It’s that time of year again for holiday parties. Because many companies did not host holiday parties in 2020 or 2021 due to the COVID-19 pandemic and are now returning to in-person events, it’s time to brush up on the best practices for avoiding holiday-related legal claims.
Holiday parties are a wonderful opportunity for team building and increasing morale. However, there are potential legal issues associated with company holiday parties. The following are some of the legal issues to think about when planning a holiday party:
1. Religious Discrimination: Be careful not to force employees to participate in religious practices as part of their job duties. For instance, do not require employees to say “Merry Christmas.” In addition, think about how to make your holiday office décor and events inclusive and welcoming for individuals of different backgrounds and religions.
2. Harassment Relating to Participation or Non-Participation in Holiday Parties: Many workers do not get into the holiday spirt or celebrate a certain holiday. Employers who force employees to participate in such activities or permit others to harass those who do not participate may open themselves up to a hostile work environment claim.
3. Other Forms of Harassment: Alcohol is often served at holiday parties, and a surprising number of people can exercise poor judgment and lack of control when alcohol is involved. With the loss of control, we often see improper comments and actions of a potentially harassing nature. It is best to remind employees that they must act responsibly and that you will enforce workplace rules, such as anti-harassment policies, regardless of whether the party is held during work hours or on company premises. Executives and supervisors who attend the party should monitor the event and enforce company rules consistently.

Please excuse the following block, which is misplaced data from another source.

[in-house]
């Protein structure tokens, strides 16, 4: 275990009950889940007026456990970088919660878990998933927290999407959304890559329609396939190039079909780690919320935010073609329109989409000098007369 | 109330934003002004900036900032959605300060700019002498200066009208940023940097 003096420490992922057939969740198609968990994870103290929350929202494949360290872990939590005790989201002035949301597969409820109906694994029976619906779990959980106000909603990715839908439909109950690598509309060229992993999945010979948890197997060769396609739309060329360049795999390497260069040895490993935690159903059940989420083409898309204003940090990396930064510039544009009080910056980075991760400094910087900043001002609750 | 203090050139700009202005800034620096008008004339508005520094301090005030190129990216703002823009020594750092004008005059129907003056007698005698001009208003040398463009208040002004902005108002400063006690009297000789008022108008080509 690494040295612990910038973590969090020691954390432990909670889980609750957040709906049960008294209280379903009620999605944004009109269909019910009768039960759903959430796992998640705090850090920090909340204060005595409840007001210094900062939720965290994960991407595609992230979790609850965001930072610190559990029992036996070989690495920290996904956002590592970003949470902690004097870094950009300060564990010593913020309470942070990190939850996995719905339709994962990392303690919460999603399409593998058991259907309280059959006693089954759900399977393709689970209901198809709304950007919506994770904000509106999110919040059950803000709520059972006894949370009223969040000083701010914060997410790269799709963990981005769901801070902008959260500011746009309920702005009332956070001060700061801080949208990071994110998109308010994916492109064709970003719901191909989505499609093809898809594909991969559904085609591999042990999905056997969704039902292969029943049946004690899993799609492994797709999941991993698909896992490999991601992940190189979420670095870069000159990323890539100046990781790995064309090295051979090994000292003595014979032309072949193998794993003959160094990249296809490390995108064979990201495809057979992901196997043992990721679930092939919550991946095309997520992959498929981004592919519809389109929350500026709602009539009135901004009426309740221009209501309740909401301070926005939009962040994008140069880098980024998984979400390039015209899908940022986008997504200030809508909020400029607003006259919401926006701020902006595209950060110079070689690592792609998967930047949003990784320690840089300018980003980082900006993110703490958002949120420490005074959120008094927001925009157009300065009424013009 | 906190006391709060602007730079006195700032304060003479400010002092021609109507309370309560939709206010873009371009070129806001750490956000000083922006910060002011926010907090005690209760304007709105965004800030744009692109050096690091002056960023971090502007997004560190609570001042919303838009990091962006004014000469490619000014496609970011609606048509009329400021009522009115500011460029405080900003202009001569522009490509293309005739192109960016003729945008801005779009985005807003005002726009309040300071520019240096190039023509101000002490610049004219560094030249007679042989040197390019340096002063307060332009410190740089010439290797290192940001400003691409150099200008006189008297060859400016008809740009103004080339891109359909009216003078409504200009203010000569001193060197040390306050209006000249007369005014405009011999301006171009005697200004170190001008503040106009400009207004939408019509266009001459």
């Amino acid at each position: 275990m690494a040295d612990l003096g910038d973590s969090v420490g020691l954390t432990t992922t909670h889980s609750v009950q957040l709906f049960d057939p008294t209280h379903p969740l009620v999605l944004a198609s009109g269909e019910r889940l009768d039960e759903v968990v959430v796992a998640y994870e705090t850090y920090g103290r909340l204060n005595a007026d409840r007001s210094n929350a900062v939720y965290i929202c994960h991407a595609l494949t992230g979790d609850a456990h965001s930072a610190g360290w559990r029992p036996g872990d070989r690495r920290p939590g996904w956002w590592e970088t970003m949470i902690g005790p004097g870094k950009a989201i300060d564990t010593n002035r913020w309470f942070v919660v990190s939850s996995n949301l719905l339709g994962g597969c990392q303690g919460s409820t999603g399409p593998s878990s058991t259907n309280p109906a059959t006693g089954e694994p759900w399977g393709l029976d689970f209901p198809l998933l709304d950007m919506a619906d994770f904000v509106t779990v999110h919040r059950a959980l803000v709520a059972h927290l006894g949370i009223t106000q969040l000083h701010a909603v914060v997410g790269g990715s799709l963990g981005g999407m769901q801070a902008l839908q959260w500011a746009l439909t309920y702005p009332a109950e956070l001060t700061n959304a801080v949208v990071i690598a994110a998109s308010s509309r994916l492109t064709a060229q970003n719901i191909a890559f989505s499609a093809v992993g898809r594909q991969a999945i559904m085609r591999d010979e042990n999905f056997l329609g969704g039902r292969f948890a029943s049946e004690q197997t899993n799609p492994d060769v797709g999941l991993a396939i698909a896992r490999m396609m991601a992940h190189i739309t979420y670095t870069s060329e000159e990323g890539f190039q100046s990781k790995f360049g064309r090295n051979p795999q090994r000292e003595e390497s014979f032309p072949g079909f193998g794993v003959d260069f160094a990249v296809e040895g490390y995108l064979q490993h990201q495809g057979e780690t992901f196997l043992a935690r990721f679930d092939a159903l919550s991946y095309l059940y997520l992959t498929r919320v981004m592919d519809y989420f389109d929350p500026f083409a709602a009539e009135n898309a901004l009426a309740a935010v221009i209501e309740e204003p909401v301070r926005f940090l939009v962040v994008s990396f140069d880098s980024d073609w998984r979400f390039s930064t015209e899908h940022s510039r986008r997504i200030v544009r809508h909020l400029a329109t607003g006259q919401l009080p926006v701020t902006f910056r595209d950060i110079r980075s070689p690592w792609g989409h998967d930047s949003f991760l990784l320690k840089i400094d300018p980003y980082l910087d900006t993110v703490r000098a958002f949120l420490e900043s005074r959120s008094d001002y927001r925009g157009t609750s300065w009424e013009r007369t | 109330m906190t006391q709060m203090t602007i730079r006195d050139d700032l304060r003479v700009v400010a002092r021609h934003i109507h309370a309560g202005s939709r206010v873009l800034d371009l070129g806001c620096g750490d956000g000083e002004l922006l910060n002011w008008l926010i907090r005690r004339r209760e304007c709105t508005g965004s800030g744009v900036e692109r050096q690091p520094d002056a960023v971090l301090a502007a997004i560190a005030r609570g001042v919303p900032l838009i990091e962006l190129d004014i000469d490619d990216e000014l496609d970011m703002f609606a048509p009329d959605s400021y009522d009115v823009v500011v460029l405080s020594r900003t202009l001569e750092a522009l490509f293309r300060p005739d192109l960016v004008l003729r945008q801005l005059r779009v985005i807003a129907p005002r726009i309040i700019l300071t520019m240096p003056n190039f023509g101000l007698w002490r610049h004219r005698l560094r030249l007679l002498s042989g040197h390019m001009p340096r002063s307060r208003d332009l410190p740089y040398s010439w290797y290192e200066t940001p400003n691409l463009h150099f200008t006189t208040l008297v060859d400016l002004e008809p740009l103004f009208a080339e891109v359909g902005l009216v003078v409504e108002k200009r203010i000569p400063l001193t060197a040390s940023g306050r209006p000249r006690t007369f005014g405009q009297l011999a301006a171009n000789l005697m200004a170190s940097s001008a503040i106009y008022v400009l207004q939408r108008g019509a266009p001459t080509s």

4. Pay Issues: Non-exempt employees will likely be entitled to pay for time spent at a holiday party that is held during work hours. Likewise, if attendance is mandatory regardless of where and when the party takes place, such time may also be considered hours worked. Generally, attendance should be voluntary, and employees should not be pressured to attend or disciplined for failing to attend.
5. Worker’s Compensation: Employees are generally covered under an employer’s worker’s compensation policy for injuries sustained while in the “course and scope” of their employment. If attendance at a holiday party is required, the employee can make a workers’ compensation claim for injuries sustained – as long as those injuries do not result from horseplay or intoxication. Avoiding a workers’ compensation claim, however, may not be the right ticket because employees may then have a claim for negligence, which will not be covered by your worker’s compensation carrier.
Although holiday parties present potential legal issues, employers who plan carefully can help prevent legal issues and enjoy the party.